• Even in standard play, people have pointed out the guys having the most fun are the ones who aren't there to win and don't give a hoot about their statistics; they're just there to play games because they think it's fun.
  • Insane Troll Logic: Prior to the naming of this genre, it was a common sight to see people refer to these as Tower Defense games.
  • Internet Tough Guy: Some people who take everything personally or can't cope with losing.
  • Item Crafting: Introduced in DotA: Allstars. Everything is sold in the shop, but high-tier items are built out of mid-tier items, which themselves might be built out of low-tier items.
  • It's Up to You: it's not. Nobody can win a game single-handedly if he is the only decent player on the team.
  • Level Grinding
  • Limit Break: the ultimate spell which is more powerful and unique than any other spells, and it can be afforded by reaching a certain level.
  • Loads and Loads of Characters: DotA has 103 and counting as of this writing, League of Legends is nearing 100...
    • When a MOBA goes on enough, they get this. This is in fact one of the draws of the genre - unlike other genres with this trope, you can actually log on and see more than five characters being used.
  • Loophole Abuse: "Deny".
    • Aint No Rule saying you can't jump onto your opponent's stream and use it to spy on them. (You cannot get punished for this as it is not an exploit of game mechanics and is as avoidable as not streaming your games.)
  • One-Man Army
  • Pick Up Group
  • Play the Game, Skip the Story: Being a multiplayer game; whenever a game attempts to have a plot, it's ignored.
  • Serious Business: This is par for the course in any PvP game, but practically a genre trait in MOBA games.
  • The Shepherd: Some people genuinely do want to help newbies get better, and will give them advice and encouragement.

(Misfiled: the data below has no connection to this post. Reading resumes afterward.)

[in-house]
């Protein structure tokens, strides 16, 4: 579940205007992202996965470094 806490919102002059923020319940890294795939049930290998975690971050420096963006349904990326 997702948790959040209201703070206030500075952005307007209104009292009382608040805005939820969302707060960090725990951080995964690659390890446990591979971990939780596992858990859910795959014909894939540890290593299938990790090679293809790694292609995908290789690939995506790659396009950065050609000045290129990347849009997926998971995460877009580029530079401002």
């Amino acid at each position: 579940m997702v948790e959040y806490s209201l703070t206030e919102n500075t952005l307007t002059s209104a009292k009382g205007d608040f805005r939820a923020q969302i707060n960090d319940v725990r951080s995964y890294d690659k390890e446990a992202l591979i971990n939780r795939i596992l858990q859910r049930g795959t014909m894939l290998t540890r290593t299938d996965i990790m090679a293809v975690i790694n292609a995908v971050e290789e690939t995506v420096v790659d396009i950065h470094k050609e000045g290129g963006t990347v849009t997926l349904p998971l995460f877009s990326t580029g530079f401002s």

• Small Name, Big Ego: Most of the jerks on these games really don't have the skills to back up their Trash Talk...
  • The Social Darwinist: Especially prevalent in the various playerbases of these games.
  • Suffers Newbies Poorly: Some people who treat you like crap when you're starting might be perfectly reasonable if you play them after getting better. And then there are...others.
  • "Stop Having Fun!" Guys: this too, though it's more endemic in "pro" environments like DotA or Heroes of Newerth. Course, if you manage to play any MOBA game and not run into these guys, then you are Born Lucky. The very conventions of the genre tend to encourage this behavior as any deaths will make the opposing team stronger ('feeding') and experimenting or fooling around can be lethal. This is why most newbies are encouraged to start with bot games when trying something unconventional.
    • League of Legends and Dota 2 are actually taking measure to avert this through systems to punish Jerkass players. League of Legends has a system called the "Tribunal" where players vote whether or not a player should be punished, and Dota 2 is adding a system to temporarily remove players' abilities to chat or voice-chat if they can't stop trash-talking. Both were incredibly Genre Savvy.
    • One person stated that "MOBA-types aren't the game for me - I like to play games to have fun. If you're having fun and are playing stuff like DotA or LoL, you're apparently doing it wrong."
  • They Changed It, Now It Sucks: These games tend to be patched often, leading to this reaction in fans often.
  • They Copied It, So It Sucks: A strange inversion - it's not so much "They Copied DotA so they suck", moreso "They did NOT copy DotA, so they suck."
  • Tier-Induced Scrappy: Because of the team-based aspect of these games, this mostly happens with low-tier characters. It's not unknown for people to Rage Quit because somebody on their team chose a character perceived as being underpowered. Likewise, in DotA, which doesn't allow both sides to deploy the same hero, people might rage-quit when they saw that the other team had managed to nab the latest Game Breaker.
    • Developers of games are constantly trying to avert this trope so people actually will try to win with their favorites, not just picking a champion declared "OP"
  • Total Party Kill
  • Unstoppable Rage: The playerbase for just about every one of these games.
  • Weak Turret Gun: Double Subverted. Early-mid game towers are very dangerous and can kill heroes in a several hits, but they don't scale according to hero levels, so past a certain point towers stop being a formidable threat.
    • However, played entirely straight and justified gameplay wise with some heroes who may be able to summon turret guns.